How to combine datasets from different sequencing platforms?
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9 weeks ago
peter pfand ▴ 110

Hi,

I have two datasets:

• A commercial targeted RNASeq (HTG EdgeSeq) with ~ 1.5k coding genes. There is one single probe sequence (75 bp long) per RNA transcript. It contains samples considered as "treated".
• A public (whole) RNASeq with > 60k genes. It contains samples considered as "control".

I'd like to perform differential expression tests between them, but there are obviously several issues I'd have to deal with. I have already raw counts for each one, so this would be the starting point.

I thought I could do the following:

1. Subset the "big" dataset, selecting only genes present in the targeted RNASeq.
2. Use the EDASeq package to correct for length effects with the function withinLaneNormalization, for each dataset independently. I assume this would normalize counts by length, after having set the gene lengths in every dataset differently (the whole RNASeq would consider the real gene lengths, whereas the targeted dataset would consider 75 bp as the gene length).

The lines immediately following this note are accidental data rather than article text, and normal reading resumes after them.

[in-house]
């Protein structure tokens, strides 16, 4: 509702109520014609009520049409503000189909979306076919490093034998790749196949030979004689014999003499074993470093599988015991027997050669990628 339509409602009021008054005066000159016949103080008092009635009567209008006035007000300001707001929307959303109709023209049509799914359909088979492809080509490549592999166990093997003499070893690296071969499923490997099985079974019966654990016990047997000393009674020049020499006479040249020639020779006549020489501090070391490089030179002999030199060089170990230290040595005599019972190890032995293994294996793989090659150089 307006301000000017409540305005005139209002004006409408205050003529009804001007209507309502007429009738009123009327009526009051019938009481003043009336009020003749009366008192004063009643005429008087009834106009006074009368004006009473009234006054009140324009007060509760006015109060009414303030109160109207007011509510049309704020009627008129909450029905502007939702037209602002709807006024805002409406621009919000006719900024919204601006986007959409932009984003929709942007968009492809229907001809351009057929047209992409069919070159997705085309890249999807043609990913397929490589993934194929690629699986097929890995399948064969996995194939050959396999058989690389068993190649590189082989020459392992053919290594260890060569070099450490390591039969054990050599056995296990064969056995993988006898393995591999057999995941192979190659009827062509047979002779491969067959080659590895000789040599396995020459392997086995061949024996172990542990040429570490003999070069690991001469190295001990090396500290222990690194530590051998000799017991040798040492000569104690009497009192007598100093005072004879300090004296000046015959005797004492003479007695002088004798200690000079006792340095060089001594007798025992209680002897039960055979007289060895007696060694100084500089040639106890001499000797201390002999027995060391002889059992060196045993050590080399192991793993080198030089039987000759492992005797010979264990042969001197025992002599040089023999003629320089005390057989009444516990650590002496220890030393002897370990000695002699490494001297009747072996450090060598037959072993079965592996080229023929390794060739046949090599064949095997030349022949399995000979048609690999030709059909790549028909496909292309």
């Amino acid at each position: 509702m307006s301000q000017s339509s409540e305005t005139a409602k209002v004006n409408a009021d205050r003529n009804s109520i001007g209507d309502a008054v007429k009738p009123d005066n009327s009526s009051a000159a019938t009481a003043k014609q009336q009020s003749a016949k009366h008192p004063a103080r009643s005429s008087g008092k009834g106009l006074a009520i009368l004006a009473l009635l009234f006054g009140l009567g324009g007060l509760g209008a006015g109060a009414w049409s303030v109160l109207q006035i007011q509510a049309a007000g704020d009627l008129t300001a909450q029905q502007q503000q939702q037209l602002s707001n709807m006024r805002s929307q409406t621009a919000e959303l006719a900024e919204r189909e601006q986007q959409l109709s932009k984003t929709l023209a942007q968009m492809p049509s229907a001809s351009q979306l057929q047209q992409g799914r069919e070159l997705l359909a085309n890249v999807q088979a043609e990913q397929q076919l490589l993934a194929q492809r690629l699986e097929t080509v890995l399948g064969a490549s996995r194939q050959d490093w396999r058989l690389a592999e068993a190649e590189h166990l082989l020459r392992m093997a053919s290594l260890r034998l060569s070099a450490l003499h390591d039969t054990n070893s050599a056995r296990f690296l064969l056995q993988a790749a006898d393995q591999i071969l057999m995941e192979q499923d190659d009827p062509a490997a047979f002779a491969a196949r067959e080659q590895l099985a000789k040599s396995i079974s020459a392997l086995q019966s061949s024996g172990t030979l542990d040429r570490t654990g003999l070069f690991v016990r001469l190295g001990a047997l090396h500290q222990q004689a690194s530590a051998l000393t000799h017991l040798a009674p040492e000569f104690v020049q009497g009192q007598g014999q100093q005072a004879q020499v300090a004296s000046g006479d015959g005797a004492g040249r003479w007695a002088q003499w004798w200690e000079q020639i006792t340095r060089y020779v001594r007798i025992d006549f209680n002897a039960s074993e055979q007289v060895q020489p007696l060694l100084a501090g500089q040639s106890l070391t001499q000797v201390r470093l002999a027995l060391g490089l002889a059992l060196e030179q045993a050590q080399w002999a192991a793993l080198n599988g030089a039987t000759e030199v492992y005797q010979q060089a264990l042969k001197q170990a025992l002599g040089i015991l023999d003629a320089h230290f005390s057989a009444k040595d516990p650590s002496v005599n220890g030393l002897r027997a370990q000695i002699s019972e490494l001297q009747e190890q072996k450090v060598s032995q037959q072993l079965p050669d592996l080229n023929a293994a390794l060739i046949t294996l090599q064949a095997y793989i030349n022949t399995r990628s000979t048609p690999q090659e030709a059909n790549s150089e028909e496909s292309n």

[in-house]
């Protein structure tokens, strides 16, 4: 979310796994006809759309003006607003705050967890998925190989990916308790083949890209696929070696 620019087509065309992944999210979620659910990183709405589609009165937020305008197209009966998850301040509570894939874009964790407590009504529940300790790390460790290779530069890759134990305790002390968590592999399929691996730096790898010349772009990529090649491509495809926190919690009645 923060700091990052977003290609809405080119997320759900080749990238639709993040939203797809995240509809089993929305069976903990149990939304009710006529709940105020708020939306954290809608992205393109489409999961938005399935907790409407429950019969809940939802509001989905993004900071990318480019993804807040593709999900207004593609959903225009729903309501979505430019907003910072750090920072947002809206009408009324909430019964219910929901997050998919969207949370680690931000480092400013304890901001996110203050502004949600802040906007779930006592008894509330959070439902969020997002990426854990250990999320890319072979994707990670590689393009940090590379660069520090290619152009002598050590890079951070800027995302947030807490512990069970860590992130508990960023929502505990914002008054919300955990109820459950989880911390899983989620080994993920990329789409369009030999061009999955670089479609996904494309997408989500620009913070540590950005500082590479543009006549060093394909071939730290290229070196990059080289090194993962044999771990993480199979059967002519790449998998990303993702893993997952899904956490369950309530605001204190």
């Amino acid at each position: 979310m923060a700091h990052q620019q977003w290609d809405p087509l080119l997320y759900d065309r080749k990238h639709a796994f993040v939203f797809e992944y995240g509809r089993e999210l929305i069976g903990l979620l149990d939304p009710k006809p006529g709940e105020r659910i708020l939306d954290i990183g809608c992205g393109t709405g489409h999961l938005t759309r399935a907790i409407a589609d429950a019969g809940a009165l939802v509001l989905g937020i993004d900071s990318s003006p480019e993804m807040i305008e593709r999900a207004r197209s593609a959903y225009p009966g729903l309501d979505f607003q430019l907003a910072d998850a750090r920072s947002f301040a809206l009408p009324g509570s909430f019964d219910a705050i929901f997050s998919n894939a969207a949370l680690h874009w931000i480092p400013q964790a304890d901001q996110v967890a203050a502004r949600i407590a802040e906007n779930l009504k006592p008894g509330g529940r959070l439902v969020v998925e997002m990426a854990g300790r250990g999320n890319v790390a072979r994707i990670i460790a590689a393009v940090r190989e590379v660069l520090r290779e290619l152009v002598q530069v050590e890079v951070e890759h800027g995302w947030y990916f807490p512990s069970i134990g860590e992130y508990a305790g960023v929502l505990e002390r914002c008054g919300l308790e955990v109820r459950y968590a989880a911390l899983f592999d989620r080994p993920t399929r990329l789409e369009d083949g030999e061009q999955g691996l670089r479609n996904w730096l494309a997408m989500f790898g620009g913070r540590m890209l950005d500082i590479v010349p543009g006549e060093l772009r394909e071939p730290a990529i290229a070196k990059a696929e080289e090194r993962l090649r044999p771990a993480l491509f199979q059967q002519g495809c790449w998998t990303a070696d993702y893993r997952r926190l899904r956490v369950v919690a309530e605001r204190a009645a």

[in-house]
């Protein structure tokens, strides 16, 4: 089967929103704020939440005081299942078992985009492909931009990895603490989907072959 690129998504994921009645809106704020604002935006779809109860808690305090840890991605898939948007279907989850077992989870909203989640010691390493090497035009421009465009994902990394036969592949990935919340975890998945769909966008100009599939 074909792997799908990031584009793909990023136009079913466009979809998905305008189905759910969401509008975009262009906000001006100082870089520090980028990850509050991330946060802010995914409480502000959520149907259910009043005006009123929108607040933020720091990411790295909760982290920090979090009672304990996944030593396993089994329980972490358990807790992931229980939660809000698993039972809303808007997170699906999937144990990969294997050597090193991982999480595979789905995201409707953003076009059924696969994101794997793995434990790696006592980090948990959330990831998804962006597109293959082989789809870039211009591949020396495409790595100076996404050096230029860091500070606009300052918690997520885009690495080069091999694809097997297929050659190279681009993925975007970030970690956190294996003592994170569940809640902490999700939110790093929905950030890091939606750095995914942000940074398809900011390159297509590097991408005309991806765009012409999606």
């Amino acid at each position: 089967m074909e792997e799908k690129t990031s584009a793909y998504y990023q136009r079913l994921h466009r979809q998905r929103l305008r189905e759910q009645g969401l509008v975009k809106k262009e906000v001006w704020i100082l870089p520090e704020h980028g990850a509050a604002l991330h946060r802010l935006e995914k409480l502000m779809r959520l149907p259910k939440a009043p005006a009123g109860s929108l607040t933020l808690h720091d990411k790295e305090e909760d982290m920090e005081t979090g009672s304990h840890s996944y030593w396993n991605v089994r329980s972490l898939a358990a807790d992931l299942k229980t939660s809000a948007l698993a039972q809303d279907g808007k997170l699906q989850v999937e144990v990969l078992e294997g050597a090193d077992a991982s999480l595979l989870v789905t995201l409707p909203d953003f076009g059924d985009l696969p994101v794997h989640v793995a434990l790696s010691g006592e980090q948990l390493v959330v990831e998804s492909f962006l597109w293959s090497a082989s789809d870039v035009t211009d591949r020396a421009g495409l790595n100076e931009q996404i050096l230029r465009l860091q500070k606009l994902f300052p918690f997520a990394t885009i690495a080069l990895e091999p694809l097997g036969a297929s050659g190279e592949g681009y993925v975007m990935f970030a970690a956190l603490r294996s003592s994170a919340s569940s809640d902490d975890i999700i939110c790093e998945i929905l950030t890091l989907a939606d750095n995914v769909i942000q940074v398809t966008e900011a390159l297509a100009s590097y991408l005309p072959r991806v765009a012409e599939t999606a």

3. Create a DGEList object for each dataset from the data generated with EDASeq.
4. Then cbind these two DGEList objects to combine them into a single one.
5. Perform differential expression analysis with EdgeR as usual.

I'm a bit suspicious about the rightness of this procedure at several steps. For example, at step 1), wouldn't it change dramatically the distribution of data affecting the library sizes? At step 3) and 4), is it possible to combine DGEList objects with different corrections in gene length through EDASeq? And at step 5), would the results be trustworthy?

I know of course that mixing different sequencing technologies won't yield the best results, but this is the data I possess at the moment.

Thanks

(NOT A DUPLICATE OF Combining two rnaseq platforms in one)

RNASeq Expression Differential Normalization • 176 views
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Combining datasets implies you have both control and treatment data from different sources

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9 weeks ago

RNASeq is sensitive to batch effect; you can't use controls from a totally different experiment carried out at a different lab at a different time by different people.